Oroville Dam: Watch crews fill the void between spillway chutes (Aug. 24, 2017)
The gaping crater in Oroville Dam’s spillway was growing larger, the reservoir was filling to the brim, but Oroville’s mayor had a consistent message for her constituents living below the nation’s tallest dam: The Department of Water Resources had everything under control.
“I want to reiterate that the DWR has assured us there is no public safety risk from the situation with the Oroville spillway,” Mayor Linda Dahlmeier posted on her Facebook page on Feb. 10.
Six months later, Dahlmeier finds herself on the defensive. And not because her assurances proved almost tragically rosy. Two days after that post, more than 188,000 people were ordered to evacuate.
The criticism comes because of who was whispering in the mayor’s ear.
For days prior to the evacuation order, Dahlmeier was being coached – if not outright told what to say – by a Sacramento public relations and lobbying firm hired by the State Water Contractors, a consortium of urban and agricultural water agencies from the San Joaquin Valley, Southern California and the Bay Area that store water behind Oroville Dam. The Feb. 10 post was written by the firm – one of several statements crafted by a PR representative that Dalmeier posted or emailed to reporters during the lead up to the evacuation.
Dahlmeier’s comments dovetailed with what state DWR officials said throughout the crisis. Even in the hours before the evacuation was ordered, DWR assured those below the dam they were in no jeopardy.
The relationship between the mayor and the PR firm has given fresh fuel to critics who’ve long accused DWR of managing the lake for the benefit of south-state water interests and not the safety of those living near the dam.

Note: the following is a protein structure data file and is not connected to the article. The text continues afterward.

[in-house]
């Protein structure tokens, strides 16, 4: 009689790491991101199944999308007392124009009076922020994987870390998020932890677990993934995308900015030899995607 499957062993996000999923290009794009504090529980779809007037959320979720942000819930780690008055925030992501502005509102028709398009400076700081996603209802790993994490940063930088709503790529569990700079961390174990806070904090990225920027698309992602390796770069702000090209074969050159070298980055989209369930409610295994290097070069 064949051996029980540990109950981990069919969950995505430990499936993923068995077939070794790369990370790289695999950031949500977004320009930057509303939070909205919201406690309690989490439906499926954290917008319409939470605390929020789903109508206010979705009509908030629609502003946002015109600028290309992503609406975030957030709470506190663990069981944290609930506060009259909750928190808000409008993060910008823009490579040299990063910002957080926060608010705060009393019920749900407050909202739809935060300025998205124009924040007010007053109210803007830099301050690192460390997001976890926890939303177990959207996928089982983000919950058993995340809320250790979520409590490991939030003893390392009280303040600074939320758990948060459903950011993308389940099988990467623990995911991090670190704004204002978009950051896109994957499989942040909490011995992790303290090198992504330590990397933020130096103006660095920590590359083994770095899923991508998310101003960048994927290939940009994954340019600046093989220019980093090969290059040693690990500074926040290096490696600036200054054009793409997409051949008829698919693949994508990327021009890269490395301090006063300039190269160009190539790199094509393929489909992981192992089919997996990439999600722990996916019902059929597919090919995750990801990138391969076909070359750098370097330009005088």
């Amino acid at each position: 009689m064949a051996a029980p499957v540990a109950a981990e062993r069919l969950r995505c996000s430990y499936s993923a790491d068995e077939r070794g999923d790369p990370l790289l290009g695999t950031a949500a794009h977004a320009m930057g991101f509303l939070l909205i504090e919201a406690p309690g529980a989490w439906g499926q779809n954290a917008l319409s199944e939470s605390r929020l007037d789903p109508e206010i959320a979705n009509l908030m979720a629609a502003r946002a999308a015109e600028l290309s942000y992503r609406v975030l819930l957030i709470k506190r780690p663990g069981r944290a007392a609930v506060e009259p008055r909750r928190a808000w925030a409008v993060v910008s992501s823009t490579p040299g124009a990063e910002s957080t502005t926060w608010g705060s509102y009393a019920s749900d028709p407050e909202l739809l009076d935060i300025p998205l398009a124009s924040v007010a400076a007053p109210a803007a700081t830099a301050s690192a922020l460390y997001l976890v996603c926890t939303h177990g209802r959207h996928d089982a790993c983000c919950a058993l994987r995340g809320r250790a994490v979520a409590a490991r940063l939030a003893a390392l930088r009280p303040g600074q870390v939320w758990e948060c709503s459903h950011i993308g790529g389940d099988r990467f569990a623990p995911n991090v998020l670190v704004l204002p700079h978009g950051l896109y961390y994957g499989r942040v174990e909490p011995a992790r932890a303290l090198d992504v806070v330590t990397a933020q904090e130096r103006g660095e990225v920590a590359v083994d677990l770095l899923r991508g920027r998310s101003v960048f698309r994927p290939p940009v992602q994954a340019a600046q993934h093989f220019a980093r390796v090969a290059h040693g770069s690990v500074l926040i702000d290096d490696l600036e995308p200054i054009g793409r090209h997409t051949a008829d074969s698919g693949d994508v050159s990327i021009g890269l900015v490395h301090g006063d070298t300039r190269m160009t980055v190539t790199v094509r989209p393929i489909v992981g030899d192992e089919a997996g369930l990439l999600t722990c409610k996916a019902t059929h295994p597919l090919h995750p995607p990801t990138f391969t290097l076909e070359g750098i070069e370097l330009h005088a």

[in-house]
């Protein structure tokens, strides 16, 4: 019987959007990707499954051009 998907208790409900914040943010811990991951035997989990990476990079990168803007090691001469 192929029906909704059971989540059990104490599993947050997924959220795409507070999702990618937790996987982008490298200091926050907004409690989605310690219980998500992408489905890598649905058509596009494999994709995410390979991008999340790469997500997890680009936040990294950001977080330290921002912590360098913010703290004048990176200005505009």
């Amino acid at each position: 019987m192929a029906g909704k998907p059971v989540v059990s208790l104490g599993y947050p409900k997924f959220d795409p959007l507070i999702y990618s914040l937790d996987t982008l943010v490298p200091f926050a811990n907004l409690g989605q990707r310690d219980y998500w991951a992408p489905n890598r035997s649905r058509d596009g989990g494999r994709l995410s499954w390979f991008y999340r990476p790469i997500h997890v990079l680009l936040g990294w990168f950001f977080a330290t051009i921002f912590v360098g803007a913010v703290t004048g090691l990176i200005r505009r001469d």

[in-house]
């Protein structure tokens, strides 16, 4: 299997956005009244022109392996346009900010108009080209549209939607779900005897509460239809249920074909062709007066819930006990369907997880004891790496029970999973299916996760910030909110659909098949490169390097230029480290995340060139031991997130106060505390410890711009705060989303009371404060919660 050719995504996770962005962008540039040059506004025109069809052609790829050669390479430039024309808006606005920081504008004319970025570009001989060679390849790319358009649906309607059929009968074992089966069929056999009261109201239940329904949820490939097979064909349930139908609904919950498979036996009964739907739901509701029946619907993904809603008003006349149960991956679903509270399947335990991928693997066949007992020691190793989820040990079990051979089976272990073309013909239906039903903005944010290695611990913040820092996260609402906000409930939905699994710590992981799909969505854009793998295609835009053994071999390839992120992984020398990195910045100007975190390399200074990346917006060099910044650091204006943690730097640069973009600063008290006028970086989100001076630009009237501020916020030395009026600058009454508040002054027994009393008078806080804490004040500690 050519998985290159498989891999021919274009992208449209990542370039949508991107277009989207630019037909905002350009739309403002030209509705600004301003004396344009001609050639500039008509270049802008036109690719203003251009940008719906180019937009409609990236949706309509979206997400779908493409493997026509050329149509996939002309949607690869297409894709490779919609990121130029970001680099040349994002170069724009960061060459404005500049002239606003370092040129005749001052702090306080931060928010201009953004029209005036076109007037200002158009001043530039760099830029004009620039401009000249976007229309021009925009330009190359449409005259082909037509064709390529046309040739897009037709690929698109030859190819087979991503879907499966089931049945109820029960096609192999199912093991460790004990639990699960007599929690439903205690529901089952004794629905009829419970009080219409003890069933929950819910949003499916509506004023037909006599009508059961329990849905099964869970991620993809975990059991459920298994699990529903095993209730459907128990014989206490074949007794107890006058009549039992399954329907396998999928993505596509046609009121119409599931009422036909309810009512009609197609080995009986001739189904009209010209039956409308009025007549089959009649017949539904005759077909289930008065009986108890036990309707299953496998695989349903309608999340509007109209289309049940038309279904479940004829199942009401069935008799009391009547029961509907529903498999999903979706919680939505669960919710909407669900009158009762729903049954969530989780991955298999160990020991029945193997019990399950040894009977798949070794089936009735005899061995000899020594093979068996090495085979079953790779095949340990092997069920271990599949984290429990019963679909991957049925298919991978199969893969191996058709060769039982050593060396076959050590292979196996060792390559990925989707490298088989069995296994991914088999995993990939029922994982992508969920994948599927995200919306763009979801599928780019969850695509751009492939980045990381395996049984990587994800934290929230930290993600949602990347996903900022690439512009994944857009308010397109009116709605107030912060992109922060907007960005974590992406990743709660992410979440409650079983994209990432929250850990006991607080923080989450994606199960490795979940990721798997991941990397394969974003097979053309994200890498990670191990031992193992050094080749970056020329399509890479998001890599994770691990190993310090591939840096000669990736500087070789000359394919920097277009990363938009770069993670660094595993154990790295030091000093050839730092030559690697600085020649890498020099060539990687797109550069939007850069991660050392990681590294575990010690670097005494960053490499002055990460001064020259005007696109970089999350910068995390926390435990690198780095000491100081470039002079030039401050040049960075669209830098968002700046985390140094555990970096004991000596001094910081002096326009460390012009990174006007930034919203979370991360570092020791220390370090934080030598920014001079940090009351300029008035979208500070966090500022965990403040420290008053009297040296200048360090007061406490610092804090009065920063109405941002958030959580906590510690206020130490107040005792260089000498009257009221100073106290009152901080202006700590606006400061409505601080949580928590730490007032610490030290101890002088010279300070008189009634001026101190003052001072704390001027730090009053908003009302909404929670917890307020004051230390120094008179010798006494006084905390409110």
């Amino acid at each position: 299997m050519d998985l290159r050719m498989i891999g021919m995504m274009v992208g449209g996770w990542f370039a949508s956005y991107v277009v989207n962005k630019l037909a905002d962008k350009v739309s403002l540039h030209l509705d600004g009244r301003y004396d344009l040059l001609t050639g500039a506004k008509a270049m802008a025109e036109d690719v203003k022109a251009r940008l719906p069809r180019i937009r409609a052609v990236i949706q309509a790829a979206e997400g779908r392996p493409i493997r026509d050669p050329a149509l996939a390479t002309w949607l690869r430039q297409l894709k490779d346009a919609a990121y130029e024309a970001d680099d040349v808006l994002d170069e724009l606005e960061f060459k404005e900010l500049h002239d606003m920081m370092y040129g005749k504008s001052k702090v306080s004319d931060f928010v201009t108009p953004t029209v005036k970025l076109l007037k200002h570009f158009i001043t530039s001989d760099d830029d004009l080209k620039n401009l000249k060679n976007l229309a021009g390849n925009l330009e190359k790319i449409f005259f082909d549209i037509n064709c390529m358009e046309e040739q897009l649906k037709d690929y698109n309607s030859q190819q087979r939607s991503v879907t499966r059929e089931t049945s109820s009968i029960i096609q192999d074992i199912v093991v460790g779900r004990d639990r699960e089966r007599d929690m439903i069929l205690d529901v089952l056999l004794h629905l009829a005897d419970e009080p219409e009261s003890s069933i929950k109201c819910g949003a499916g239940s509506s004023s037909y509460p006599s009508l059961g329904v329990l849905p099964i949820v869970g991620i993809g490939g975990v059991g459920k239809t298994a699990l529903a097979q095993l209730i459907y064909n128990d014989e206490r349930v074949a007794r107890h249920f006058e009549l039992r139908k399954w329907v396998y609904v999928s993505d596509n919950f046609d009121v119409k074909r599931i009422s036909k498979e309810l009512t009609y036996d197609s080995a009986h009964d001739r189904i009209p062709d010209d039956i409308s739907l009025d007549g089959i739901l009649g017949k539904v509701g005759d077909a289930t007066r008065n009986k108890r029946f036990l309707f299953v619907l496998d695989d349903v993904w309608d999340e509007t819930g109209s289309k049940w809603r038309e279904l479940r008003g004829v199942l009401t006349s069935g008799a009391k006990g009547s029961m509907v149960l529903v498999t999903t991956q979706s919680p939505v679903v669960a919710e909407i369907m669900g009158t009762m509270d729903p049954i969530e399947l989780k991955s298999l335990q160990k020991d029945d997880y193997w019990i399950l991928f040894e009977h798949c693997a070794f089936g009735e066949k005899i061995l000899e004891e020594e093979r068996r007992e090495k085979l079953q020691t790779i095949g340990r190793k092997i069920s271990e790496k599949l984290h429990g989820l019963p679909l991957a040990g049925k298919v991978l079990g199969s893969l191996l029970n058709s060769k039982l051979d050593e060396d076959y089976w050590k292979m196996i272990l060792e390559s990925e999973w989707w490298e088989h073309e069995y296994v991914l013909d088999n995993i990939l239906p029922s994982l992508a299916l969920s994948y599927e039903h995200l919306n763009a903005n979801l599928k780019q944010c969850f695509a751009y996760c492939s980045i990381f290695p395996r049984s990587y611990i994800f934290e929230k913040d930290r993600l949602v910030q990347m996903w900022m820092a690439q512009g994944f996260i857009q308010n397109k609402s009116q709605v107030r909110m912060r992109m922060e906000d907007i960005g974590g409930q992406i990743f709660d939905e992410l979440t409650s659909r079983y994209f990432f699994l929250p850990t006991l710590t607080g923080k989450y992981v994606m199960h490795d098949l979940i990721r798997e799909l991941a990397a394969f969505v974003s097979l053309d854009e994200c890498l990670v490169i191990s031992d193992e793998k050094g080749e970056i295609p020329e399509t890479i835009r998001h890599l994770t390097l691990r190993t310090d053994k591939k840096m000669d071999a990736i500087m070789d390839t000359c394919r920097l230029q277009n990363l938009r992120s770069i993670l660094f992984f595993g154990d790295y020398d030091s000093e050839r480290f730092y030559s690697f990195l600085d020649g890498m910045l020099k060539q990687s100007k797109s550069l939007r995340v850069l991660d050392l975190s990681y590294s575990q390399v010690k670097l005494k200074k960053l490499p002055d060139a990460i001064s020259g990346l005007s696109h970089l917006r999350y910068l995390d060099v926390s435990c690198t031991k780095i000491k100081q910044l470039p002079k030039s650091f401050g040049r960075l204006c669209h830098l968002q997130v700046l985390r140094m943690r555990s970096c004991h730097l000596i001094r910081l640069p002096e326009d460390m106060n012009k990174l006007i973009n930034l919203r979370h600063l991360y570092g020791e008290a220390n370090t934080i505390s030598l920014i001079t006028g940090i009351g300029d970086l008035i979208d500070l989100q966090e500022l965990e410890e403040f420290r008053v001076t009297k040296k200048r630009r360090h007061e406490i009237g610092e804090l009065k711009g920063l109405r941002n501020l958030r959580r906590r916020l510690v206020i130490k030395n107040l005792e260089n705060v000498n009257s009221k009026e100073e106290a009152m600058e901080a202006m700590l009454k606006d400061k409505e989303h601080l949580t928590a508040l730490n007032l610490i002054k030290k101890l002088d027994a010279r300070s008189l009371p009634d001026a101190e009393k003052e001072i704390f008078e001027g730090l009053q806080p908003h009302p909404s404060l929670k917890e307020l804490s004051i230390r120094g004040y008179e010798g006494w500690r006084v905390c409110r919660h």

They say the state’s positive spin – parroted by Dahlmeier – could have gotten people killed had the lake flooded the city. When the evacuation order was issued, thousands were stuck in traffic after they were told they only had a few minutes to escape what officials described as a 30-foot “wall of water” threatening to swamp much of the Sacramento Valley. The evacuation order stood for two days as the DWR blew the bottom of the broken spillway to pieces in a frantic – but eventually successful – effort to lower the lake’s water level below the lip of the dam’s adjacent emergency spillway. Water flowing over that never-before-used structure had nearly washed away the hillside holding back the lake.
“They were putting everybody at a disadvantage by placating them – by, you know, saying ‘Oh, everything is fine.’ ” said Jack Berry, who sits on the Oroville City Council with Dahlmeier. “The Water Contractors shouldn’t even be involved in this, and it’s wrong for the mayor to even be talking to them.”
Dahlmeier said it’s unfair to criticize her. She said she’s an insurance agent by trade – not an expert on dams. She was in Atlanta on a business trip when the crater formed on the spillway Feb. 7. When she saw pictures that showed how grave the situation was, she called the dam experts she knew: her two longtime contacts at DWR and at the water contractors.
She said she demanded the most current information to share with her constituents who were clamoring for accurate news.